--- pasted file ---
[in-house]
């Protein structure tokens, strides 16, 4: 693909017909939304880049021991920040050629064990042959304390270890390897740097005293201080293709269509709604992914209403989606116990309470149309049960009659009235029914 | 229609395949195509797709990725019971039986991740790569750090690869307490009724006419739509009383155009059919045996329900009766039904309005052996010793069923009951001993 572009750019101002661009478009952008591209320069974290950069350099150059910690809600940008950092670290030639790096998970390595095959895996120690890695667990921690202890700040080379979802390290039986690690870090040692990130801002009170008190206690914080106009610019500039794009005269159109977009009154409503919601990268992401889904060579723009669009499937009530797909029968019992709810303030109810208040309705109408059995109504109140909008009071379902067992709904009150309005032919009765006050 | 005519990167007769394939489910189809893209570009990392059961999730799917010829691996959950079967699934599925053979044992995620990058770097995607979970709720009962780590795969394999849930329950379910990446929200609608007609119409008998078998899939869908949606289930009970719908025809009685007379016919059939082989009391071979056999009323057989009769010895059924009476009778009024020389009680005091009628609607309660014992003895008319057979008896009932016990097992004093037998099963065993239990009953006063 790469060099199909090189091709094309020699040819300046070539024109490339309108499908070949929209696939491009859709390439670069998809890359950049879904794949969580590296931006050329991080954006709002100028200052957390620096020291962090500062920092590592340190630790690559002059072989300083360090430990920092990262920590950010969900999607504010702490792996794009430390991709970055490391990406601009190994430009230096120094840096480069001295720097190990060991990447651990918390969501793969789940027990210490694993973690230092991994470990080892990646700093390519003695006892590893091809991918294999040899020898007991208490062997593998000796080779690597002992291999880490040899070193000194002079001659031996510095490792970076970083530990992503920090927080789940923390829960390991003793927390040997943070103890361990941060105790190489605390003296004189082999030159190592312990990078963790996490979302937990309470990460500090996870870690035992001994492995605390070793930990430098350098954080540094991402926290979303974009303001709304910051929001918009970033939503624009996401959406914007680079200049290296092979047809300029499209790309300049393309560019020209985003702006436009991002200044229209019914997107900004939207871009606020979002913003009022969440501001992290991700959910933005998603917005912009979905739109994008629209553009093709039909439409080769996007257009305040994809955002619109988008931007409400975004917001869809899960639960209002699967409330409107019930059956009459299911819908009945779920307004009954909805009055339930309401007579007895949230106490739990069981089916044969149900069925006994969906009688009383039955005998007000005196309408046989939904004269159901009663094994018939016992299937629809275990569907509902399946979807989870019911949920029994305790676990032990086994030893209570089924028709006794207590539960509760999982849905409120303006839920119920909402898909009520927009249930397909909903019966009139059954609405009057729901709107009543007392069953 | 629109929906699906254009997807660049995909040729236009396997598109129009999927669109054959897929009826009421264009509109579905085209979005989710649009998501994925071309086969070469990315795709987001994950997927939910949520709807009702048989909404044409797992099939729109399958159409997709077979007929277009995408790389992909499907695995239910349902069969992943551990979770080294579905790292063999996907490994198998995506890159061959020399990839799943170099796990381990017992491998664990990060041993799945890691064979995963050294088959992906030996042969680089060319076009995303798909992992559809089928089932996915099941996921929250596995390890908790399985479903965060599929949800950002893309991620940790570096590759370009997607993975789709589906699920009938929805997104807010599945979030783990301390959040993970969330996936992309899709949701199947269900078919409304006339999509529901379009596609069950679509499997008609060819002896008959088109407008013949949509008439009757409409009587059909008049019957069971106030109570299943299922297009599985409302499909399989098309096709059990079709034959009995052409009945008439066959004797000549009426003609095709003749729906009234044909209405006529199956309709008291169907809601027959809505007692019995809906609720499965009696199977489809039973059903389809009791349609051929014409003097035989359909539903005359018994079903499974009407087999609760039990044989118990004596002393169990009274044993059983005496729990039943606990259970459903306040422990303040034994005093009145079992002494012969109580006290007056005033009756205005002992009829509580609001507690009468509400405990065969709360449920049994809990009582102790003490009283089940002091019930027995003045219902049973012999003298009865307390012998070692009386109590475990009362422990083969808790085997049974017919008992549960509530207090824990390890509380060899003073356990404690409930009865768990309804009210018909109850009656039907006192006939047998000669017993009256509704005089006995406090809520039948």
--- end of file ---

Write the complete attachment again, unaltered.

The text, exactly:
[in-house]
């Protein structure tokens, strides 16, 4: 693909017909939304880049021991920040050629064990042959304390270890390897740097005293201080293709269509709604992914209403989606116990309470149309049960009659009235029914 | 229609395949195509797709990725019971039986991740790569750090690869307490009724006419739509009383155009059919045996329900009766039904309005052996010793069923009951001993 572009750019101002661009478009952008591209320069974290950069350099150059910690809600940008950092670290030639790096998970390595095959895996120690890695667990921690202890700040080379979802390290039986690690870090040692990130801002009170008190206690914080106009610019500039794009005269159109977009009154409503919601990268992401889904060579723009669009499937009530797909029968019992709810303030109810208040309705109408059995109504109140909008009071379902067992709904009150309005032919009765006050 | 005519990167007769394939489910189809893209570009990392059961999730799917010829691996959950079967699934599925053979044992995620990058770097995607979970709720009962780590795969394999849930329950379910990446929200609608007609119409008998078998899939869908949606289930009970719908025809009685007379016919059939082989009391071979056999009323057989009769010895059924009476009778009024020389009680005091009628609607309660014992003895008319057979008896009932016990097992004093037998099963065993239990009953006063 790469060099199909090189091709094309020699040819300046070539024109490339309108499908070949929209696939491009859709390439670069998809890359950049879904794949969580590296931006050329991080954006709002100028200052957390620096020291962090500062920092590592340190630790690559002059072989300083360090430990920092990262920590950010969900999607504010702490792996794009430390991709970055490391990406601009190994430009230096120094840096480069001295720097190990060991990447651990918390969501793969789940027990210490694993973690230092991994470990080892990646700093390519003695006892590893091809991918294999040899020898007991208490062997593998000796080779690597002992291999880490040899070193000194002079001659031996510095490792970076970083530990992503920090927080789940923390829960390991003793927390040997943070103890361990941060105790190489605390003296004189082999030159190592312990990078963790996490979302937990309470990460500090996870870690035992001994492995605390070793930990430098350098954080540094991402926290979303974009303001709304910051929001918009970033939503624009996401959406914007680079200049290296092979047809300029499209790309300049393309560019020209985003702006436009991002200044229209019914997107900004939207871009606020979002913003009022969440501001992290991700959910933005998603917005912009979905739109994008629209553009093709039909439409080769996007257009305040994809955002619109988008931007409400975004917001869809899960639960209002699967409330409107019930059956009459299911819908009945779920307004009954909805009055339930309401007579007895949230106490739990069981089916044969149900069925006994969906009688009383039955005998007000005196309408046989939904004269159901009663094994018939016992299937629809275990569907509902399946979807989870019911949920029994305790676990032990086994030893209570089924028709006794207590539960509760999982849905409120303006839920119920909402898909009520927009249930397909909903019966009139059954609405009057729901709107009543007392069953 | 629109929906699906254009997807660049995909040729236009396997598109129009999927669109054959897929009826009421264009509109579905085209979005989710649009998501994925071309086969070469990315795709987001994950997927939910949520709807009702048989909404044409797992099939729109399958159409997709077979007929277009995408790389992909499907695995239910349902069969992943551990979770080294579905790292063999996907490994198998995506890159061959020399990839799943170099796990381990017992491998664990990060041993799945890691064979995963050294088959992906030996042969680089060319076009995303798909992992559809089928089932996915099941996921929250596995390890908790399985479903965060599929949800950002893309991620940790570096590759370009997607993975789709589906699920009938929805997104807010599945979030783990301390959040993970969330996936992309899709949701199947269900078919409304006339999509529901379009596609069950679509499997008609060819002896008959088109407008013949949509008439009757409409009587059909008049019957069971106030109570299943299922297009599985409302499909399989098309096709059990079709034959009995052409009945008439066959004797000549009426003609095709003749729906009234044909209405006529199956309709008291169907809601027959809505007692019995809906609720499965009696199977489809039973059903389809009791349609051929014409003097035989359909539903005359018994079903499974009407087999609760039990044989118990004596002393169990009274044993059983005496729990039943606990259970459903306040422990303040034994005093009145079992002494012969109580006290007056005033009756205005002992009829509580609001507690009468509400405990065969709360449920049994809990009582102790003490009283089940002091019930027995003045219902049973012999003298009865307390012998070692009386109590475990009362422990083969808790085997049974017919008992549960509530207090824990390890509380060899003073356990404690409930009865768990309804009210018909109850009656039907006192006939047998000669017993009256509704005089006995406090809520039948």